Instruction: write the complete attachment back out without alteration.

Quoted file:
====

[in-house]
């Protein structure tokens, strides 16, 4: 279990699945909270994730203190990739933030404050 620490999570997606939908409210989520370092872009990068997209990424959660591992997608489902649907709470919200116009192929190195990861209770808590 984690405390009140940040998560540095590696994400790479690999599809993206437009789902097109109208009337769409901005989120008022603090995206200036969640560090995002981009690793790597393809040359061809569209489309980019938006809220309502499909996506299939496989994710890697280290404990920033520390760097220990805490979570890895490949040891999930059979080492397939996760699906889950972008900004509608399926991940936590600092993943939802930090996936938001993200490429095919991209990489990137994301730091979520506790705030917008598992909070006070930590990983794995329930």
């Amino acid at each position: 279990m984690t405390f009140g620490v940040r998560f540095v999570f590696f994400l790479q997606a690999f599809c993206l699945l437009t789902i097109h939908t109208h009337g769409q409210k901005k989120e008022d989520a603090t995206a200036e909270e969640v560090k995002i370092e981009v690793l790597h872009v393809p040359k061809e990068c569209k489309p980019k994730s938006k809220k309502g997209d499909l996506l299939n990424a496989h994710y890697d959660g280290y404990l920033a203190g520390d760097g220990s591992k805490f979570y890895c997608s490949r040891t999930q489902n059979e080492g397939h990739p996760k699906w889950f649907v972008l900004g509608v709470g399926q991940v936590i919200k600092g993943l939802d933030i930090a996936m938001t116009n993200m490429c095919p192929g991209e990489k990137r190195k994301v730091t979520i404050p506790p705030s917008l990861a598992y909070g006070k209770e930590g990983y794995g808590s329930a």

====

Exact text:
[in-house]
């Protein structure tokens, strides 16, 4: 279990699945909270994730203190990739933030404050 620490999570997606939908409210989520370092872009990068997209990424959660591992997608489902649907709470919200116009192929190195990861209770808590 984690405390009140940040998560540095590696994400790479690999599809993206437009789902097109109208009337769409901005989120008022603090995206200036969640560090995002981009690793790597393809040359061809569209489309980019938006809220309502499909996506299939496989994710890697280290404990920033520390760097220990805490979570890895490949040891999930059979080492397939996760699906889950972008900004509608399926991940936590600092993943939802930090996936938001993200490429095919991209990489990137994301730091979520506790705030917008598992909070006070930590990983794995329930």
């Amino acid at each position: 279990m984690t405390f009140g620490v940040r998560f540095v999570f590696f994400l790479q997606a690999f599809c993206l699945l437009t789902i097109h939908t109208h009337g769409q409210k901005k989120e008022d989520a603090t995206a200036e909270e969640v560090k995002i370092e981009v690793l790597h872009v393809p040359k061809e990068c569209k489309p980019k994730s938006k809220k309502g997209d499909l996506l299939n990424a496989h994710y890697d959660g280290y404990l920033a203190g520390d760097g220990s591992k805490f979570y890895c997608s490949r040891t999930q489902n059979e080492g397939h990739p996760k699906w889950f649907v972008l900004g509608v709470g399926q991940v936590i919200k600092g993943l939802d933030i930090a996936m938001t116009n993200m490429c095919p192929g991209e990489k990137r190195k994301v730091t979520i404050p506790p705030s917008l990861a598992y909070g006070k209770e930590g990983y794995g808590s329930a």